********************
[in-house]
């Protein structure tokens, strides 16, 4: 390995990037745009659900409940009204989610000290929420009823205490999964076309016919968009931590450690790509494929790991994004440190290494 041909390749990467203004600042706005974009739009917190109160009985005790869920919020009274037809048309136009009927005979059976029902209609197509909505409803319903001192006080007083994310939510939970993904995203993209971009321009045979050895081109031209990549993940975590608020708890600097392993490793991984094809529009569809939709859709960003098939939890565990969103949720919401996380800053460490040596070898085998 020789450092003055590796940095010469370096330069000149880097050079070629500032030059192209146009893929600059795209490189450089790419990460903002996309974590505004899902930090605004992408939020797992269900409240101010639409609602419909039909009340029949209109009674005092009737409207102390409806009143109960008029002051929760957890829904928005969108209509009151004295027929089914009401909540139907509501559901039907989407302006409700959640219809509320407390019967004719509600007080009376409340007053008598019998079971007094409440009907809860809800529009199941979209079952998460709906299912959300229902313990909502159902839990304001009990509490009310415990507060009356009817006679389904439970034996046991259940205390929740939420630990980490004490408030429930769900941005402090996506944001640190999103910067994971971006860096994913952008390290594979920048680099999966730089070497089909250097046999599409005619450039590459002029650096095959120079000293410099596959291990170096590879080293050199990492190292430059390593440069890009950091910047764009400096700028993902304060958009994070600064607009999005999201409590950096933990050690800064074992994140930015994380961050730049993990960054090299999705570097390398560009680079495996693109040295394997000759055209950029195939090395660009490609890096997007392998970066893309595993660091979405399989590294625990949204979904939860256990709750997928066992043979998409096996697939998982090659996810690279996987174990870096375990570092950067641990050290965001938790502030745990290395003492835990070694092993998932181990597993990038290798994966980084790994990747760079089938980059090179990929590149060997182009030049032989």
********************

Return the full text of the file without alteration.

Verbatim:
[in-house]
């Protein structure tokens, strides 16, 4: 390995990037745009659900409940009204989610000290929420009823205490999964076309016919968009931590450690790509494929790991994004440190290494 041909390749990467203004600042706005974009739009917190109160009985005790869920919020009274037809048309136009009927005979059976029902209609197509909505409803319903001192006080007083994310939510939970993904995203993209971009321009045979050895081109031209990549993940975590608020708890600097392993490793991984094809529009569809939709859709960003098939939890565990969103949720919401996380800053460490040596070898085998 020789450092003055590796940095010469370096330069000149880097050079070629500032030059192209146009893929600059795209490189450089790419990460903002996309974590505004899902930090605004992408939020797992269900409240101010639409609602419909039909009340029949209109009674005092009737409207102390409806009143109960008029002051929760957890829904928005969108209509009151004295027929089914009401909540139907509501559901039907989407302006409700959640219809509320407390019967004719509600007080009376409340007053008598019998079971007094409440009907809860809800529009199941979209079952998460709906299912959300229902313990909502159902839990304001009990509490009310415990507060009356009817006679389904439970034996046991259940205390929740939420630990980490004490408030429930769900941005402090996506944001640190999103910067994971971006860096994913952008390290594979920048680099999966730089070497089909250097046999599409005619450039590459002029650096095959120079000293410099596959291990170096590879080293050199990492190292430059390593440069890009950091910047764009400096700028993902304060958009994070600064607009999005999201409590950096933990050690800064074992994140930015994380961050730049993990960054090299999705570097390398560009680079495996693109040295394997000759055209950029195939090395660009490609890096997007392998970066893309595993660091979405399989590294625990949204979904939860256990709750997928066992043979998409096996697939998982090659996810690279996987174990870096375990570092950067641990050290965001938790502030745990290395003492835990070694092993998932181990597993990038290798994966980084790994990747760079089938980059090179990929590149060997182009030049032989």